• Glia
  • 2018 Jun 5

Literature context:


Abstract:

Oligodendrocytes are essential regulators of axonal energy homeostasis and electrical conduction and emerging target cells for restoration of neurological function. Here we investigate the role of protease activated receptor 2 (PAR2), a unique protease activated G protein-coupled receptor, in myelin development and repair using the spinal cord as a model. Results demonstrate that genetic deletion of PAR2 accelerates myelin production, including higher proteolipid protein (PLP) levels in the spinal cord at birth and higher levels of myelin basic protein and thickened myelin sheaths in adulthood. Enhancements in spinal cord myelin with PAR2 loss-of-function were accompanied by increased numbers of Olig2- and CC1-positive oligodendrocytes, as well as in levels of cyclic adenosine monophosphate (cAMP), and extracellular signal related kinase 1/2 (ERK1/2) signaling. Parallel promyelinating effects were observed after blocking PAR2 expression in purified oligodendrocyte cultures, whereas inhibiting adenylate cyclase reversed these effects. Conversely, PAR2 activation reduced PLP expression and this effect was prevented by brain derived neurotrophic factor (BDNF), a promyelinating growth factor that signals through cAMP. PAR2 knockout mice also showed improved myelin resiliency after traumatic spinal cord injury and an accelerated pattern of myelin regeneration after focal demyelination. These findings suggest that PAR2 is an important controller of myelin production and regeneration, both in the developing and adult spinal cord.

Characterization of the canine rostral ventricular-subventricular zone: Morphological, immunohistochemical, ultrastructural, and neurosphere assay studies.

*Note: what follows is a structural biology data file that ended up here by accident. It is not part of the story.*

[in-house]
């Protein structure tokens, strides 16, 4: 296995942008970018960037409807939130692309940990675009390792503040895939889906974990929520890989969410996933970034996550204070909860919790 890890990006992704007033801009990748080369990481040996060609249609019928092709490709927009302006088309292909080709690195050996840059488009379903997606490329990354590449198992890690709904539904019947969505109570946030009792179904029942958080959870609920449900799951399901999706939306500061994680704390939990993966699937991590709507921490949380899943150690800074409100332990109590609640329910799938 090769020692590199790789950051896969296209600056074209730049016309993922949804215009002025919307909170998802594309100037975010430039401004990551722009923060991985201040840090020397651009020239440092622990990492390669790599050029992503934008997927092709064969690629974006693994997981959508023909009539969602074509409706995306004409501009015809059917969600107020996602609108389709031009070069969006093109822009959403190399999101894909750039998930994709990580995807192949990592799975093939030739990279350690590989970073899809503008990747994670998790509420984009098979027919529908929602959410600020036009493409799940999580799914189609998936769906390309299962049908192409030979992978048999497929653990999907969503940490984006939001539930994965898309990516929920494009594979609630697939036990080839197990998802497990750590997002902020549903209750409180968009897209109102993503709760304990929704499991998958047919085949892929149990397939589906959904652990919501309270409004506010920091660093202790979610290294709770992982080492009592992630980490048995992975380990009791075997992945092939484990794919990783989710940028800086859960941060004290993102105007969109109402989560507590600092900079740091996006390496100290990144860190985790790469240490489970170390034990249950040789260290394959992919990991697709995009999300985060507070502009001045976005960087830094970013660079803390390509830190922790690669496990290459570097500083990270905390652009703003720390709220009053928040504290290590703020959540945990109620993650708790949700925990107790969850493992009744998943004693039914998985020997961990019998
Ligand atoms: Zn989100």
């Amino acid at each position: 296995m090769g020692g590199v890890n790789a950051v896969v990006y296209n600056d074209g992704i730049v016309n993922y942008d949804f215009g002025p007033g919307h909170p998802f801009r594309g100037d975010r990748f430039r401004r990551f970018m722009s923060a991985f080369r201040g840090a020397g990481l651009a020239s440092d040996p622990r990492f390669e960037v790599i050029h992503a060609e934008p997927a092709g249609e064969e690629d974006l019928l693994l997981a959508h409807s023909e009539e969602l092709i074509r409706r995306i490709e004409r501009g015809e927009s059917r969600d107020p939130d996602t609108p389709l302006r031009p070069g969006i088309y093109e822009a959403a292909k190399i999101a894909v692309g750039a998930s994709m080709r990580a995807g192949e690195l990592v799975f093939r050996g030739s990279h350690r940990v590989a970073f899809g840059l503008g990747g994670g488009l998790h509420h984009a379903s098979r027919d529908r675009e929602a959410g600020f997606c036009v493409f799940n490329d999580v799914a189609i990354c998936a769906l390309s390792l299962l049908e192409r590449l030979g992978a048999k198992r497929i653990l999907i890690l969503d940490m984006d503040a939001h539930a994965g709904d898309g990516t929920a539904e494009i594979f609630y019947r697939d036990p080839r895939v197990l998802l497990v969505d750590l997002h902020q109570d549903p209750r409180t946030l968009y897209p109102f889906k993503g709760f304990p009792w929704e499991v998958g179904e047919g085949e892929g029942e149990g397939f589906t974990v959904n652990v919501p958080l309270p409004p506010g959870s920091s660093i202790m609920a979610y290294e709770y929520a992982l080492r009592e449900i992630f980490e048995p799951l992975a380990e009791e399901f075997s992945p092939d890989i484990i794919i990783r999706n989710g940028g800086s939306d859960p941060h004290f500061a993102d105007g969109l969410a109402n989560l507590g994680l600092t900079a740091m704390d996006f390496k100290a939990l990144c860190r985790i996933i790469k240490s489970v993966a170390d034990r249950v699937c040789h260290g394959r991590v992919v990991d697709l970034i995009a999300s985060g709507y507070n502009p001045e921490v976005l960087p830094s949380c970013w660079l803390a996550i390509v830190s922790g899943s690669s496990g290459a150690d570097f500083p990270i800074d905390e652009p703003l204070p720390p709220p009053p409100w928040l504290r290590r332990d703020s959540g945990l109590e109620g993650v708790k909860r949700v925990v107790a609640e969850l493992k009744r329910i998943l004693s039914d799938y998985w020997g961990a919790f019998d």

• Fernández-Flores F
  • J. Comp. Neurol.
  • 2018 Mar 1

Literature context:


Abstract:

The mammalian ventricular-subventricular zone (V-SVZ) presents the highest neurogenic potential in the brain of the adult individual. In rodents, it is mainly composed of chains of neuroblasts. In humans, it is organized in layers where neuroblasts do not form chains. The aim of this study is to describe the cytoarchitecture of canine V-SVZ (cV-SVZ), to assess its neurogenic potential, and to compare our results with those previously described in other species. We have studied by histology, immunohistochemistry (IHC), electron microscopy and neurosphere assay the morphology, cytoarchitecture and neurogenic potential of cV-SVZ. Age groups of animals were performed. Histological and ultrastructural studies indicated that the cV-SVZ is organized in layers as in humans, but including migratory chains as in rodents. Neural progenitors were organized in niches in the subependymal area and a decline in their number was observed with age. Adult-young dogs contained migratory cells capable to expand and differentiate in vitro according with previous results obtained in rodents, primates, humans, pigs, and dogs. Some adult animals presented perivascular niches outside the V-SVZ. Our observations evidence a great similarity between canine and human V-SVZ indicating that the dog may be better representative of neurogenic events in humans, compared with rodents. Accordingly with our results, we conclude that dogs are a valuable animal model of adult neurogenesis in comparative and preclinical studies.

Funding information:
  • NIGMS NIH HHS - R01-GM028630(United States)

Efficient Remyelination Requires DNA Methylation.

  • Moyon S
  • eNeuro
  • 2018 Jan 29

Literature context:


Abstract: